Alexander the Great's soldier, Lydias of Miletus, has survived the final campaigns of the king's life. He now has to deal with the chaos surrounding his death. Lydias throws his lot in with Ptolemy, one of Alexander's generals who has grabbed Egypt as his personal territory. Aided by the eunuch Bagoas, the Persian archer Artashir, and the Athenian courtesan Thais, Ptolemy and Lydias must take on all the contenders in a desperate adventure whose prize is the fate of a white city by the sea, and Alexander's legacy.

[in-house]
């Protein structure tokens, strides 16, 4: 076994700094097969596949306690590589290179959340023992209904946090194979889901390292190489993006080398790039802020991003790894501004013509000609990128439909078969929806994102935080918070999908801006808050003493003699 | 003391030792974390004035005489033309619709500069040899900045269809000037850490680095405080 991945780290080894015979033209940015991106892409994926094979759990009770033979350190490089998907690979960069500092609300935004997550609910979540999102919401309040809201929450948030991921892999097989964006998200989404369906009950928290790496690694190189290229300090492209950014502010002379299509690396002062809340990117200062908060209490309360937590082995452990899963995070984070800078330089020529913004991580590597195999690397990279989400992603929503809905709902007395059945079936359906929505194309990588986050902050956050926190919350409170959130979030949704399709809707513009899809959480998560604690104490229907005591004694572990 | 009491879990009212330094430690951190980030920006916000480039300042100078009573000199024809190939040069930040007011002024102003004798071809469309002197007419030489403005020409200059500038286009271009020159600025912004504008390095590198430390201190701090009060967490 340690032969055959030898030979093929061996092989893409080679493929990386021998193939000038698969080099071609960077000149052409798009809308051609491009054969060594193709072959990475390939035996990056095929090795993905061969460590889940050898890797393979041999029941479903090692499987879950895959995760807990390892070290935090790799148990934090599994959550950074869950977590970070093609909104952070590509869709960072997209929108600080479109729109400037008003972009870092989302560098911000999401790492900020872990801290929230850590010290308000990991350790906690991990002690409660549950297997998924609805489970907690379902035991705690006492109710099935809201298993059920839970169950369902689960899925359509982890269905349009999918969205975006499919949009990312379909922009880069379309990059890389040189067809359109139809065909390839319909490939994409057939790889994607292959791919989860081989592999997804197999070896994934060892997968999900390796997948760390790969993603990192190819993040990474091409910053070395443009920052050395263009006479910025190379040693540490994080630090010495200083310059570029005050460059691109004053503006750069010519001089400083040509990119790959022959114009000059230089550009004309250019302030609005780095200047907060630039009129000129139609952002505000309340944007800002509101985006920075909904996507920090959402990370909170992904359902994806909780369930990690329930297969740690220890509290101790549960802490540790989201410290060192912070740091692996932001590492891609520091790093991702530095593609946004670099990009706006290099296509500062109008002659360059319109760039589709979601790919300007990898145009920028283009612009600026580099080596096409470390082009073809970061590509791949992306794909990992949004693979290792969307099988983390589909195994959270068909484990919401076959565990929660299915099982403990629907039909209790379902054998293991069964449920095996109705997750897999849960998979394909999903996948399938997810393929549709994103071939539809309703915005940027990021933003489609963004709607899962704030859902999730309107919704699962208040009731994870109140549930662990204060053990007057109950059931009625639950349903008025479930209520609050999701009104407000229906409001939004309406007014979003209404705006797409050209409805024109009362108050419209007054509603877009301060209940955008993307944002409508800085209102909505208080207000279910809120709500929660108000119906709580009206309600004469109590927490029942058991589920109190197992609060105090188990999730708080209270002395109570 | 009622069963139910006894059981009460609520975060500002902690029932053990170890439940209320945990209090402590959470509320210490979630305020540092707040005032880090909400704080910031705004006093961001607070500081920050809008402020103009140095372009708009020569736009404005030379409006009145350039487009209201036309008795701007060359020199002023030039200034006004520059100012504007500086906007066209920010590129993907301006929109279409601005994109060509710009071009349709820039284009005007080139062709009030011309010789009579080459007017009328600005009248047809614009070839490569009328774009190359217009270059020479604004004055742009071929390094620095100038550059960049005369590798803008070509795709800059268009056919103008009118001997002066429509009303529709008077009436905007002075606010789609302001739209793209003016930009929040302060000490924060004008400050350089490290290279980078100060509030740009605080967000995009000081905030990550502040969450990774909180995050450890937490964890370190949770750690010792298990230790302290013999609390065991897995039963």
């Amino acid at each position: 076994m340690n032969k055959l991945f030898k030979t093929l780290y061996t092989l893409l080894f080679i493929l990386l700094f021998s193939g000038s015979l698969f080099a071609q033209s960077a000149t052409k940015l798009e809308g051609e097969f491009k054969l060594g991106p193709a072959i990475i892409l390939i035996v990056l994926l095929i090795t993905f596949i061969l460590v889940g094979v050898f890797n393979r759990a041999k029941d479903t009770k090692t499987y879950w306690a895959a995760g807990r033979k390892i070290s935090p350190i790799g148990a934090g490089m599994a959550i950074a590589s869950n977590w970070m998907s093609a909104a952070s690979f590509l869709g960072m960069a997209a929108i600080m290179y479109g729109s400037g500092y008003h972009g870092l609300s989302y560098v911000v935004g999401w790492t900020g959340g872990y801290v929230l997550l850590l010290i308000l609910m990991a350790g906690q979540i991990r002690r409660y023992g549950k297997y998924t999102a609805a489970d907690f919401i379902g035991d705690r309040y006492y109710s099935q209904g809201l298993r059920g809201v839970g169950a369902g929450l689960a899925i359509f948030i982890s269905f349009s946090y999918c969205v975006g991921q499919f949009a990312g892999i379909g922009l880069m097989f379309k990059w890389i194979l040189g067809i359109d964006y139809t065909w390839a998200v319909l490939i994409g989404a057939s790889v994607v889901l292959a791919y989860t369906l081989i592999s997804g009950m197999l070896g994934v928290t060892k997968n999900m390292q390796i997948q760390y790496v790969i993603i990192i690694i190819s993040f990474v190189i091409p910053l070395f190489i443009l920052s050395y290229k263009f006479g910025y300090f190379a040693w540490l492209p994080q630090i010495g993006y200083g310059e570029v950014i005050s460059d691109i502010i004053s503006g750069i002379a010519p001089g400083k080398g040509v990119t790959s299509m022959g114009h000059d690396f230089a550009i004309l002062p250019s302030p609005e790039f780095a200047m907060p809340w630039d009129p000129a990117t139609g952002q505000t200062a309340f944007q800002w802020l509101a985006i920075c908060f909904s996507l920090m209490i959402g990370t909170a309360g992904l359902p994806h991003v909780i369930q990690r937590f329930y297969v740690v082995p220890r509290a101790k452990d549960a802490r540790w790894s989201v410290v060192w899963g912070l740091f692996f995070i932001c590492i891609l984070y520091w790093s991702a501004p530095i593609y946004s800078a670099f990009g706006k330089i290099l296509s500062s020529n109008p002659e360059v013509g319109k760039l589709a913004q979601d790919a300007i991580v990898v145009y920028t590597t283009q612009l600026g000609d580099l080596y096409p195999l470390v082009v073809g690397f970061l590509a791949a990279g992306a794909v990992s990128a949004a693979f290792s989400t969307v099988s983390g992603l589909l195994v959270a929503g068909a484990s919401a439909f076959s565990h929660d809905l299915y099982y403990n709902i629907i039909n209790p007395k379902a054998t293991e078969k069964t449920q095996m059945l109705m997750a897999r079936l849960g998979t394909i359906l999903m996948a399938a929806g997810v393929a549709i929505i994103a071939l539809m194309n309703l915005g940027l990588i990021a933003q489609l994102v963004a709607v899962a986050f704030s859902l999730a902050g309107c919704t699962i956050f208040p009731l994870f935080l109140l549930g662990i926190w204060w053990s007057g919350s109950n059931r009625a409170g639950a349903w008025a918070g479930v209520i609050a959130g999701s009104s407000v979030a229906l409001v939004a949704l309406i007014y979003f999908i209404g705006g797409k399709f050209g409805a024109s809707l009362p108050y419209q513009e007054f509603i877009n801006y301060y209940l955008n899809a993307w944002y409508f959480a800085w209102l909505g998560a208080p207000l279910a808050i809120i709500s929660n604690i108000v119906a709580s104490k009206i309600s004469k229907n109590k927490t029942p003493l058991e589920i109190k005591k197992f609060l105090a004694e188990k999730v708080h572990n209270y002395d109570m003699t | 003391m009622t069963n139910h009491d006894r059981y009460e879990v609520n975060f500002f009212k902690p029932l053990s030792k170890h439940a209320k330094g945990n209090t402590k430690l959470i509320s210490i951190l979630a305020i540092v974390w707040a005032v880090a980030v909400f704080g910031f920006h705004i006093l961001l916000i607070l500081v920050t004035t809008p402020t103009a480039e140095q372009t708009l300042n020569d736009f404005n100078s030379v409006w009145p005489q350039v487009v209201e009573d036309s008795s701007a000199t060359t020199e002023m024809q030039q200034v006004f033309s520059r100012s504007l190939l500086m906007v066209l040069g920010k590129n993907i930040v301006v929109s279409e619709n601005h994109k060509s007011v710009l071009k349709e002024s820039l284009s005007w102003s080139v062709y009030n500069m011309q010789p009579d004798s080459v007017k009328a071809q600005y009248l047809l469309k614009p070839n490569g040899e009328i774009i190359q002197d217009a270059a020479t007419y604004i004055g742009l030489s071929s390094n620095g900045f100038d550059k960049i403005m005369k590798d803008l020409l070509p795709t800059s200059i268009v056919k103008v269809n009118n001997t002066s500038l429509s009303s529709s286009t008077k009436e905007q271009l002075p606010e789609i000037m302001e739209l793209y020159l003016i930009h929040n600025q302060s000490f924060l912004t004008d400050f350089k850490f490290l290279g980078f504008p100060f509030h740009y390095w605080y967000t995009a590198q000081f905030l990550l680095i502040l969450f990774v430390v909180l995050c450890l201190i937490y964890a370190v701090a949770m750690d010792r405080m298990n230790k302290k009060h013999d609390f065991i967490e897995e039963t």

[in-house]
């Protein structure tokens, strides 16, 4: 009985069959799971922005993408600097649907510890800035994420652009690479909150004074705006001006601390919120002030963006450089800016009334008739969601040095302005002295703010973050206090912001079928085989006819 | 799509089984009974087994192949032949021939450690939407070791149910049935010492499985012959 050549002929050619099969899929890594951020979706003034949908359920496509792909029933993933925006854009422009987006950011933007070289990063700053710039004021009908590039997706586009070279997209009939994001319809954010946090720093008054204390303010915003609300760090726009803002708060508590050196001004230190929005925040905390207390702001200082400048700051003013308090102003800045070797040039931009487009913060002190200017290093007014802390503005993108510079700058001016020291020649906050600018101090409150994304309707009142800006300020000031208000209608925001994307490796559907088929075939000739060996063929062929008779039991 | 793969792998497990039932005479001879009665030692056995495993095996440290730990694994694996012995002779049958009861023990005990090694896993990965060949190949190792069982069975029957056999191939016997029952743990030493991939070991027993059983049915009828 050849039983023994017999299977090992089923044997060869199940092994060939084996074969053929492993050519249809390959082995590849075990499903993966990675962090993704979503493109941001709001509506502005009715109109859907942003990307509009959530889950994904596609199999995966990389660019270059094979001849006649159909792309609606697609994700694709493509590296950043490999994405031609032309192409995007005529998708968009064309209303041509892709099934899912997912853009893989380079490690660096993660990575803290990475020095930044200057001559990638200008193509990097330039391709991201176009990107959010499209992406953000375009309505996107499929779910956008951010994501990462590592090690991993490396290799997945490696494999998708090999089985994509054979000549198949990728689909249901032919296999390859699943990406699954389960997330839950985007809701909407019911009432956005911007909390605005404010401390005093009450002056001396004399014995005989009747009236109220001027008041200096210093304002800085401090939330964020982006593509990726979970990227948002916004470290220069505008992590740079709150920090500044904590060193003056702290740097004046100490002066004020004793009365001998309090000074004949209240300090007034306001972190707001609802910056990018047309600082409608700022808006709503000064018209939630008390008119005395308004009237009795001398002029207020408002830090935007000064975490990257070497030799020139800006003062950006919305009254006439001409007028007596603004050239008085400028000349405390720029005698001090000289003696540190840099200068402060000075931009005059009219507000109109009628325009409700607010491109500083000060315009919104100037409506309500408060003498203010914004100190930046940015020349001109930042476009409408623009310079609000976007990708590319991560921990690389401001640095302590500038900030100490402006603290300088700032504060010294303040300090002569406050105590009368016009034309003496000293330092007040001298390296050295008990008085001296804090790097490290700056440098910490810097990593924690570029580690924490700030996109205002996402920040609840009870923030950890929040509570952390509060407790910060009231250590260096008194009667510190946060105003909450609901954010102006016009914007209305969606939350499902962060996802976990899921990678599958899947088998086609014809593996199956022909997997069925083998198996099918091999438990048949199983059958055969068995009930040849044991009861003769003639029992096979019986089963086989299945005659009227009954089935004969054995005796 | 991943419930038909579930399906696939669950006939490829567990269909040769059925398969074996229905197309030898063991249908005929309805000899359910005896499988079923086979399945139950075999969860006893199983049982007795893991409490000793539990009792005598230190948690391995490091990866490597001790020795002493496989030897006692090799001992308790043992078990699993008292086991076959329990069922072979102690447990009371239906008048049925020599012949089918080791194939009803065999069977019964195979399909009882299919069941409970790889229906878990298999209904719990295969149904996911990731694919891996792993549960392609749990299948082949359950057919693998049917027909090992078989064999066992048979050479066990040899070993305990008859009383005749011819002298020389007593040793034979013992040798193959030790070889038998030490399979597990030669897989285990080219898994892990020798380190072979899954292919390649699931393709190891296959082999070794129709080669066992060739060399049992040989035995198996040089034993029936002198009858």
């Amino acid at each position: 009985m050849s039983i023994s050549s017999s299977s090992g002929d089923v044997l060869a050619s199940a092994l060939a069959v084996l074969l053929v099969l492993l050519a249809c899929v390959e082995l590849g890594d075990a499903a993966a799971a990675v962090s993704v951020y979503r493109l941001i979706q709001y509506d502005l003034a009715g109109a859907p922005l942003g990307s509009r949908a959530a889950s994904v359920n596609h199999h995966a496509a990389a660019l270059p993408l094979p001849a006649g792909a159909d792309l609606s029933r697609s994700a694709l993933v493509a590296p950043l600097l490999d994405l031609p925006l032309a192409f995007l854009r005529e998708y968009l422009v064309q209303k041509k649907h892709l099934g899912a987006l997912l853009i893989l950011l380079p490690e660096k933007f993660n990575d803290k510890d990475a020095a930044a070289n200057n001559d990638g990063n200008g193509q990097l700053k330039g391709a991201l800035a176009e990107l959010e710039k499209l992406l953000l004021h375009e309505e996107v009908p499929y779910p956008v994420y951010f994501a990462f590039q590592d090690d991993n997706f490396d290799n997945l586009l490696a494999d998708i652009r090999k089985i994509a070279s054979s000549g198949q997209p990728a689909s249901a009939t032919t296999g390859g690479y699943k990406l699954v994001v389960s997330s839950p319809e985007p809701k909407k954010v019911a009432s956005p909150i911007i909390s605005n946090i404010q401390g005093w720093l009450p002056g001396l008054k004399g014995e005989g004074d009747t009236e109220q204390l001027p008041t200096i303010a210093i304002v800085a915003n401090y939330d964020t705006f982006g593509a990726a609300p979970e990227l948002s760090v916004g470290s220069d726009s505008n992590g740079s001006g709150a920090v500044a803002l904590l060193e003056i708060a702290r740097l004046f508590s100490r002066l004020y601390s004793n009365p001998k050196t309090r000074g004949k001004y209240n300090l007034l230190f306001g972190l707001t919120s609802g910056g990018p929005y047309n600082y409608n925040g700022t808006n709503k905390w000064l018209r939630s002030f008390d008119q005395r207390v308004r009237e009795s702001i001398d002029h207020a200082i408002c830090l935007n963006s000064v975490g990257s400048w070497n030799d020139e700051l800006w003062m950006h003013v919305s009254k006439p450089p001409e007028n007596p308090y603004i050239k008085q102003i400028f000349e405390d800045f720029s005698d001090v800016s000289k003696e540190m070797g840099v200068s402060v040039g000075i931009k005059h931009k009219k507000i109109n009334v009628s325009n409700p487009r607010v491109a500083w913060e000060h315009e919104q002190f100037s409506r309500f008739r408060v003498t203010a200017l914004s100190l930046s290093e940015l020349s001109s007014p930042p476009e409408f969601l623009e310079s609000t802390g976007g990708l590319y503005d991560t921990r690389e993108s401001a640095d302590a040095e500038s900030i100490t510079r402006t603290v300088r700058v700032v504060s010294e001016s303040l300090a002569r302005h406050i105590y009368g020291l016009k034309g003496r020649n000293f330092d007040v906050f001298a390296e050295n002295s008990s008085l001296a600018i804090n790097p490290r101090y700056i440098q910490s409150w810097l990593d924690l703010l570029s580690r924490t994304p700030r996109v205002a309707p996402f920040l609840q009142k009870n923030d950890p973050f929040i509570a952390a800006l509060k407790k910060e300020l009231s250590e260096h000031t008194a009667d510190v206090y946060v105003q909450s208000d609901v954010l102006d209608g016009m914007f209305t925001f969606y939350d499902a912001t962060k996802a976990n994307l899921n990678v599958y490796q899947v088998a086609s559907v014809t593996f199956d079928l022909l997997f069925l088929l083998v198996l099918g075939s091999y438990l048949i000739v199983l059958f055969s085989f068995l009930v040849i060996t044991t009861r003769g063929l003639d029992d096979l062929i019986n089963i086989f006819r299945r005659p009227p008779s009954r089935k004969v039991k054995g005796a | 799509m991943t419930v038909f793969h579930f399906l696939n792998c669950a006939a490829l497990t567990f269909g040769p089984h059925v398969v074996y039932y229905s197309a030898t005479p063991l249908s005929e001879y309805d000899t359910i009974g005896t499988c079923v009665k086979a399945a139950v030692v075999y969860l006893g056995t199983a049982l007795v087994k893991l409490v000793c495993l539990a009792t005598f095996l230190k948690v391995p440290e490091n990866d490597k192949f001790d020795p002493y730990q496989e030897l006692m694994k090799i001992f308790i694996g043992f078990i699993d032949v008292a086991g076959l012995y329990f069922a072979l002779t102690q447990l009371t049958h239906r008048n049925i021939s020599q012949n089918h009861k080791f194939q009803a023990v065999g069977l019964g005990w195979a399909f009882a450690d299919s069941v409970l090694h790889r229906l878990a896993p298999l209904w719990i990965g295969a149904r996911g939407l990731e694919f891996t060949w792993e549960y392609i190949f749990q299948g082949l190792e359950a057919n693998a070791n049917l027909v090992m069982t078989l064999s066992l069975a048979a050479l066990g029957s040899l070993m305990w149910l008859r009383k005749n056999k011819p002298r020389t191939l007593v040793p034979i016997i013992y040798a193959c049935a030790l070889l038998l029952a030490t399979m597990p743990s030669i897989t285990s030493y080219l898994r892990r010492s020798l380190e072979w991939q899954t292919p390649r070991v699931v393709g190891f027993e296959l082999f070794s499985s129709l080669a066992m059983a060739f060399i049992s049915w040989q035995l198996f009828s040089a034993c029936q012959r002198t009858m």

Alexander the Great is dead, and his generals are fighting over his empire. One of them, Ptolemy, makes for Egypt, along with narrator Lydias, who worked his way up from slavery to Alexander's side and is present when the goddess Isis tells Ptolemy he must become pharaoh to protect Egypt against evil spirits and foreign invaders. As Ptolemy begins governing a free Egypt and building a diverse new society in Alexandria, he entrusts Lydias with a vital mission: stealing Alexander's body and bringing it to Egypt to release his spirit. Graham (Hand of Isis) drives a powerful current through subtle prose, weaving magic into the story rather than casting metaphorical fireballs. Lydias embodies perfect devotion, yearning to protect what he loves and mourning those he has failed, and his story will confirm Graham's place in the highest ranks of historical fantasists.